Tuesday, February 12, 2008

FISA Amendments

The FISA fight begins this morning as the amendments hit the floor for a vote.

Over at dailyKos, mcjoan is doing a fine job of following the Senate vote on the FISA amendments. Thus far, the Feinstein amendment went down, the Feingold/Webb amendments went down, and the Dodd/Feingold amendment was voted down. As of this moment (9:58 a.m. MST) the Specter amendment has gone down.

From Senator Chris Dodd's floor speech late last night:
“This is our defining question, the question that confronts every generation: The rule of law, or the rule of men? How many times must we get the wrong answer?

“To those who say that this is just about a few telecoms, I answer: This is about contempt for the law, large and small.

“We are deceiving ourselves when we talk about the U.S. attorneys issue, the habeas issue, the torture issue, the rendition issue, the secrecy issue. As if each one were an isolated case! As if each one were an accident! When we speak of them as isolated, we are keeping our politics cripplingly small; and as long as we keep this small, the rule of men is winning.

“There is only one issue here. Only one: the law issue. Does the president serve the law, or does the law serve the president? Each insult to our Constitution comes from the same source; each springs from the same mindset; and if we attack this contempt for the law at any point, we will wound it at all points.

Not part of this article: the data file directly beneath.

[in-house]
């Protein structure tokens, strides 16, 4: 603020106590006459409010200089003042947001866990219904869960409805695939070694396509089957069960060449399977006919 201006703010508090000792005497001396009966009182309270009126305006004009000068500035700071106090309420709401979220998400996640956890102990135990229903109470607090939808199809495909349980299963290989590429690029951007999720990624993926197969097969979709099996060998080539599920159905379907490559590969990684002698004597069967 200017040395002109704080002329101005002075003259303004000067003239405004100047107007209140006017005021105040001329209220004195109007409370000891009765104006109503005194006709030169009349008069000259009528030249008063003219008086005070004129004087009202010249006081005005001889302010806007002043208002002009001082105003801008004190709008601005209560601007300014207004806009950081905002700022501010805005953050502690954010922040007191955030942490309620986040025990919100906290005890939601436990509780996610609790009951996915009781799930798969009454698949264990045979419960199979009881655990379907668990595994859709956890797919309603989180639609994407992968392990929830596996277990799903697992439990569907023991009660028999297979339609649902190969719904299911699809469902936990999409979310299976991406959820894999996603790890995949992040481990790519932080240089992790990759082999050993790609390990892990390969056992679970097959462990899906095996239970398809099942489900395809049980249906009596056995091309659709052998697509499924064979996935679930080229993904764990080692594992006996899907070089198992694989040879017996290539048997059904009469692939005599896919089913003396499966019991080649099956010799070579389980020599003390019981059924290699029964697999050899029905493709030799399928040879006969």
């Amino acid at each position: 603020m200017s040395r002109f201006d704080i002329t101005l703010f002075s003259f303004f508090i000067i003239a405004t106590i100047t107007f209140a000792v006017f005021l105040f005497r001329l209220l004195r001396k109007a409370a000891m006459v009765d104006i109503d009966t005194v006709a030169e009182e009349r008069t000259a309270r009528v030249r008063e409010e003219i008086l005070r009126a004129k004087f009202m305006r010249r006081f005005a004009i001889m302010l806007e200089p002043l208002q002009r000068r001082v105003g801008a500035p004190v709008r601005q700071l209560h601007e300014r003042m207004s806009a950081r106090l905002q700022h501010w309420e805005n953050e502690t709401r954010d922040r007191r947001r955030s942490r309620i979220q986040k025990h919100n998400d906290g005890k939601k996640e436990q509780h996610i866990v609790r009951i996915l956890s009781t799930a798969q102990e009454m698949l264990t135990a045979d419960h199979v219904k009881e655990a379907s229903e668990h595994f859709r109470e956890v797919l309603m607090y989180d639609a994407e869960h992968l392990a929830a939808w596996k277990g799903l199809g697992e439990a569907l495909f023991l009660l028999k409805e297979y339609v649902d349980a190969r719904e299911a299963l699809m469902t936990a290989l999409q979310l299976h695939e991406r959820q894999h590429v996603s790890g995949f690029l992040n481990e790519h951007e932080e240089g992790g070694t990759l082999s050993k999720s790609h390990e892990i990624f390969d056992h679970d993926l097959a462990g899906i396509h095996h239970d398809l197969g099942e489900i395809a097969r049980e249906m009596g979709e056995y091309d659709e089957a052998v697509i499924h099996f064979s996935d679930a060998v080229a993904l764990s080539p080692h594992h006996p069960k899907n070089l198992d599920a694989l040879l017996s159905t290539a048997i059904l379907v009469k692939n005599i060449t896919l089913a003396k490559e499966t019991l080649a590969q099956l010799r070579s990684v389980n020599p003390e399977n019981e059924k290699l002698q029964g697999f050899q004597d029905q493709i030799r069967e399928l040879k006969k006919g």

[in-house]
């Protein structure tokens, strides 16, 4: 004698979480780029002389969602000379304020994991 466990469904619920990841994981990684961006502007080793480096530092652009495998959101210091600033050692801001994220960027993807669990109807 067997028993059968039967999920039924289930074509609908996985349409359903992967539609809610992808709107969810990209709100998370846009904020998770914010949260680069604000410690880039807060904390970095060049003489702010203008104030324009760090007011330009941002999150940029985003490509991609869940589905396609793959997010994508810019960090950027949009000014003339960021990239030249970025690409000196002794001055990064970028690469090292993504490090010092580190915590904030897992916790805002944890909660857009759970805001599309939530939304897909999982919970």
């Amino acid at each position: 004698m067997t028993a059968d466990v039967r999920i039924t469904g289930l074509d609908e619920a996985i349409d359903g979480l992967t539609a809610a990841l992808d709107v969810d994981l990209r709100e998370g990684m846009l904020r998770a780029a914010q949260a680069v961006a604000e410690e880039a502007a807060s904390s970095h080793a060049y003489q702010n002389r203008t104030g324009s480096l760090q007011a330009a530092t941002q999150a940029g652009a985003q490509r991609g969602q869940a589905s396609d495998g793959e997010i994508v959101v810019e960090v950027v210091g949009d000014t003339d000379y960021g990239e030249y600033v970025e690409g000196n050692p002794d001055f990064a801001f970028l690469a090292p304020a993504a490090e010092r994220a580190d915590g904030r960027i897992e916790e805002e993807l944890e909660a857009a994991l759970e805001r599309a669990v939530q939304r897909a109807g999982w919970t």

“That is why I’m here today: Retroactive immunity is on the table today; but also at issue is the entire ideology that justifies it, the same ideology behind torture and executive lawlessness. Immunity is a disgrace in itself, but it is far worse in what it represents. It tells us that some believe in the courts only so long as their verdict goes their way. It puts secrecy above sunshine and fiat above law.”
I can't begin to say how discouraging and disappointing it is to see the U.S. Senate offering unlimited protection to the Telecoms over the people of the United States and the Constitution they swore to uphold.

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